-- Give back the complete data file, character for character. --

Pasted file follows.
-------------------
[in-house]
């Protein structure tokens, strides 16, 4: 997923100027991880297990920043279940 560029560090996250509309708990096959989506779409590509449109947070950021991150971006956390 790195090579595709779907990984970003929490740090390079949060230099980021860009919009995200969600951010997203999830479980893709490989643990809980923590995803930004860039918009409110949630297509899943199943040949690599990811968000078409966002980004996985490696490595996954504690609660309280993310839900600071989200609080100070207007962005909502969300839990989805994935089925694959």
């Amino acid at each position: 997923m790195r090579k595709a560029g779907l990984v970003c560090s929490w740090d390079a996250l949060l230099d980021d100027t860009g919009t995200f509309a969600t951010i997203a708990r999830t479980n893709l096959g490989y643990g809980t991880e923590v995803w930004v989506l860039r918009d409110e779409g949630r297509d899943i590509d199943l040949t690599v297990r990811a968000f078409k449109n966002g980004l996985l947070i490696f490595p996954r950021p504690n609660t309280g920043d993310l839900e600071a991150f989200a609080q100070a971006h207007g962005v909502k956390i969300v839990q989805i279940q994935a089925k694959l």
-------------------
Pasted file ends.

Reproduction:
[in-house]
């Protein structure tokens, strides 16, 4: 997923100027991880297990920043279940 560029560090996250509309708990096959989506779409590509449109947070950021991150971006956390 790195090579595709779907990984970003929490740090390079949060230099980021860009919009995200969600951010997203999830479980893709490989643990809980923590995803930004860039918009409110949630297509899943199943040949690599990811968000078409966002980004996985490696490595996954504690609660309280993310839900600071989200609080100070207007962005909502969300839990989805994935089925694959």
């Amino acid at each position: 997923m790195r090579k595709a560029g779907l990984v970003c560090s929490w740090d390079a996250l949060l230099d980021d100027t860009g919009t995200f509309a969600t951010i997203a708990r999830t479980n893709l096959g490989y643990g809980t991880e923590v995803w930004v989506l860039r918009d409110e779409g949630r297509d899943i590509d199943l040949t690599v297990r990811a968000f078409k449109n966002g980004l996985l947070i490696f490595p996954r950021p504690n609660t309280g920043d993310l839900e600071a991150f989200a609080q100070a971006h207007g962005v909502k956390i969300v839990q989805i279940q994935a089925k694959l």